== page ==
• Better: The activation was higher in Condition A than B
  • Better: Condition A generated higher activation than Condition B

Dealing with writer's block

  • You are going to have bad brain-dead days where you can't write a Post-it note, let alone a thesis. That's okay if it happens occasionally. If it happens all the time, it suggests problems with writing and you have to bite the bullet and begin.

"The way to do things is to begin"
"How do you eat an elephant? One bite at a time."

  • Don't just sit down and stare hopelessly at a blank screen waiting for divine intervention.
  • Theres no big secret to writing: Start it. Continue it. Finish it. Edit it. Edit it more. Edit it more still.
  • If you can't write a hard part, work on an easy part (e.g., Methods).
  • Start with an outline. Fill it out a bit. Fill it out more. Keep going.
  • Make yourself start writing for an hour. When you get on a roll, keep going till you burn out.

Transition words and linking phrases are very important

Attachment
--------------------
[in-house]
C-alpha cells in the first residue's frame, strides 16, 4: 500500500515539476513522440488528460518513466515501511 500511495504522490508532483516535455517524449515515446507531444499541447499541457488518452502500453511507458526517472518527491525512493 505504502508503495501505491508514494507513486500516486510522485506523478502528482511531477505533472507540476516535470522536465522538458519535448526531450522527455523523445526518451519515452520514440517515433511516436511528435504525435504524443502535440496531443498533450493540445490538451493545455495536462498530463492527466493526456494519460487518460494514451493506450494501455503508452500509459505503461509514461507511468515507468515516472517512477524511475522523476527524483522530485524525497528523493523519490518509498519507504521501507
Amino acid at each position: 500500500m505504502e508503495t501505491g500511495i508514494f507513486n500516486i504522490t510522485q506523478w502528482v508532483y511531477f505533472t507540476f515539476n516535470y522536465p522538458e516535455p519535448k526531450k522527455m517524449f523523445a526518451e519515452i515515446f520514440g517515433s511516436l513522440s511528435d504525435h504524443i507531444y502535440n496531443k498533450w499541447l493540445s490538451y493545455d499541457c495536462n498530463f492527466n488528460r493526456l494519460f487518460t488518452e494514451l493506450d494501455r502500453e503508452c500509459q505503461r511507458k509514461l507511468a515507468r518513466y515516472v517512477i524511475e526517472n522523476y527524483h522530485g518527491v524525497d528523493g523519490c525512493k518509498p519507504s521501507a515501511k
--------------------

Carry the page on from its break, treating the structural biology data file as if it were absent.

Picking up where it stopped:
• The most common mistake among students who are making the transition from undergraduates to mature writers is to write in the same fashion that they take notes.  That is, they read the literature, take notes about different studies, and then "type up" the notes.  This leads to boring, often pointless writing.
  • In the worst cases, this usually involves listing who did an experiment, what they did, and/or what they found but not what it means or why it's relevant to the paper at hand.
  • Mention who did the work only for seminal or highly relevant papers.  In most cases, a parenthetical reference is more appropriate and less disruptive to the flow of ideas. 
  • Explain experimental details from past studies only if they are directly relevant to the arguments.


  • Bad: Ren and Stimpy (1992) manipulated X found Y. Pi and Pu (2000) proposed A. Pinky and Brain (2001) found Z.
  • Better: Based on the finding of X (Ren & Stimpy, 1992), Y was thought to cause Z (Pi & Pu, 2000), a finding that was indeed confirmed (Pinky & Brain, 2001).
  • Bad: Blah et al. used highfallutin' method 1 and showed X.  Yada et al., used highfallutin' method 2 and showed not X.
  • Better: Although the phenomenon of X has been reported in some studies (Blah et al.) but not others (Yada et al.), the variability in findings may be attributable to methodological differences (method 1 vs. method 2, respectively).